Speaking of driver-assistance tech, one thing that’s hugely improved with the 2025 MDX is the adaptive cruise control. Previous iterations have felt herky-jerky, with the MDX speeding up only to slam on the brakes as it approaches a slower vehicle. But this system feels a lot more natural, slowing down sooner, and inspiring more trust in the system. This system also adds low-speed follow rather than shutting off below 25 mph.

After three hours behind the wheel of the Type S, ditching 65 hp dropping into the A-Spec was a bit of a letdown. When you think about it, a 290-hp V6 is still nice, but I couldn’t help but think if I had driven the A-Spec first, it wouldn’t have felt nearly as lacking. Acceleration is still strong, though the engine noise does creep into the cabin a bit more here.


On the road overall, the 2025 Acura MDX feels both comfortable and planted. The seats are comfy enough for long drives, but as a petite driver, I felt like I couldn’t quite adjust the seat high enough to get the visibility I wanted over the hood. Plus, there was just a tad too much road noise creeping into the cabin for a vehicle that sits on the luxury spectrum.

Acura MDX Features, Options, and Competition

Outside of the new infotainment, one of the biggest changes to the this car involves the premium audio system. Acura has ditched ELS in favor of Bang & Olufsen. Starting at the MDX Tech Package trim ($57,650, including destination), this sound system includes 19 speakers and some incredible clarity. But the even more premium 31-speaker system in the Type S Advance ($76,300) is a thing of beauty, maintaining clarity when the volume is cranked all the way to the max.


The 2025 Acura MDX is well-equipped at base ($52,250), including features such as the 12.3-inch touchscreen, wireless charging that actually works, leather seats, and AcuraWatch. Acura’s so-called Super Handling All-Wheel Drive (SH-AWD) system is available as a $2,200 option on the bottom two trims and standard above that. As you level up, you’ll add features such as ambient lighting, the Bang & Olufsen audio, rear USB-C ports, hands-free open tailgate with walk-away close option, massaging seats, head-up display, ventilated seats, 360-degree cameras, and heated rear seats. I tested the top two trims: the A-Spec Advance ($70,250) and Type S Advance ($76,300).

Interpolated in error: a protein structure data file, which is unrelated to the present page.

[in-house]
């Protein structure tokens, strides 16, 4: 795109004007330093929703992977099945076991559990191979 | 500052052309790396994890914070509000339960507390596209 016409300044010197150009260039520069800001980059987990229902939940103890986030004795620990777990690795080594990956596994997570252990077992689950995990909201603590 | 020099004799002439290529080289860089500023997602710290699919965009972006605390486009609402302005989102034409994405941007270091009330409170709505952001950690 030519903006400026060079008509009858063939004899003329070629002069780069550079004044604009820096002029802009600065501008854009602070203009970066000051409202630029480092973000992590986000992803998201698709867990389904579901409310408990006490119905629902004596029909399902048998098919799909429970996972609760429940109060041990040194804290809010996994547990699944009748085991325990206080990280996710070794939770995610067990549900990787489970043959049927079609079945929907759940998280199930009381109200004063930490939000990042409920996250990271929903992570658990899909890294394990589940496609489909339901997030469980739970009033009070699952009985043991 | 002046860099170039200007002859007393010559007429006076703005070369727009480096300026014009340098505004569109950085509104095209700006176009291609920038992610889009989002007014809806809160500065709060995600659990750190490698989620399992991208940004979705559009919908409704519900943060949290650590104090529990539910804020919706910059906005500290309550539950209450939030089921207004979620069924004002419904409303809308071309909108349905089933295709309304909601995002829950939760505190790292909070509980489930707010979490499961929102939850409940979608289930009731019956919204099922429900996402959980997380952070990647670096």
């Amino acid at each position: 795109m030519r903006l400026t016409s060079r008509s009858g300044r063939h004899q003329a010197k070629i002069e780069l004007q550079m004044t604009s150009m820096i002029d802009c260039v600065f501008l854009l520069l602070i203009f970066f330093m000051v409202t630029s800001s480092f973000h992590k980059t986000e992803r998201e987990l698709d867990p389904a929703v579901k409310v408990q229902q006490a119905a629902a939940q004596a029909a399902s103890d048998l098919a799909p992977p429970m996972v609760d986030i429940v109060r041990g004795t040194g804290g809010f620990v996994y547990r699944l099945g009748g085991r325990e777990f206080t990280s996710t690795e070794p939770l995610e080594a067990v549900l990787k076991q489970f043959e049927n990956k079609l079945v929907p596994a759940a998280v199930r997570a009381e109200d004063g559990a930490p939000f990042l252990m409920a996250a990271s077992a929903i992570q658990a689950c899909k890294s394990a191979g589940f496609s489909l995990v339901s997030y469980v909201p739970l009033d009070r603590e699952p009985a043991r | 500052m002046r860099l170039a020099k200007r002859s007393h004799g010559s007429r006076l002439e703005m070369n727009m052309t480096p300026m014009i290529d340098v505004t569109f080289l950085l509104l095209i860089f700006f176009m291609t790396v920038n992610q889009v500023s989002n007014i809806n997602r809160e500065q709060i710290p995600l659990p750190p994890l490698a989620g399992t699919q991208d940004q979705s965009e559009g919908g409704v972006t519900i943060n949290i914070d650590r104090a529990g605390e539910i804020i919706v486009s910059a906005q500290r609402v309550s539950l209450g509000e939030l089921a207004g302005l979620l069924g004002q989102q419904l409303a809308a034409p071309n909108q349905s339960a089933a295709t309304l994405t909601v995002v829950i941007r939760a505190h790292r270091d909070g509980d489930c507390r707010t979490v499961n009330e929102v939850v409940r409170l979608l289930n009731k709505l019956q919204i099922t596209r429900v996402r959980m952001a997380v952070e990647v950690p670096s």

Acura uses the BMW X5 ($66,857 – $78,175), Audi Q7 ($61,695 – $91,145), and Volvo XC90 ($57,895 – $73,095) as benchmarks, and the MDX sits in the middle of the pack. The X5 has sportier driving dynamics, but to me, the MDX bests both the X5 and Q7 in terms of interior materials and overall comfort. The Volvo XC90 has more up-level fit-and-finish and is generally quieter, but is on par with the MDX in terms of ride and handling. One of the benefits of the MDX is there are no real additional options or packages—what you see is what you get at each trim. With the X5 and Q7 specifically, everything seems to be an option, so comparing base to base is hard to do.


The Early Verdict

Some much-needed tech improvements take the 2025 Acura MDX from really good to even better. Getting rid of the True Touchpad Interface alone makes a huge difference. I also appreciate that Acura added in Google built-in but kept Apple CarPlay and Android Auto intact, giving owners options as free trials expire and paid subscriptions kick in.

The interior amenities and flexibilities also help set this three-row SUV apart. From the comfy seats in every position to the drop floor/underfloor storage in the cargo area, this is a family vehicle that can actually hold people and their stuff—as long as the people in the third row aren’t any bigger than the average 10-year-old. Overall, though, the refreshed MDX is attractively styled, well-crafted, tech-forward, and appropriately priced.

Base PricePowertrainHorsepowerTorqueSeating CapacityMax TowingCurb WeightCargo VolumeEPA Fuel EconomyQuick TakeScore

2025 Acura MDX Specs



Type S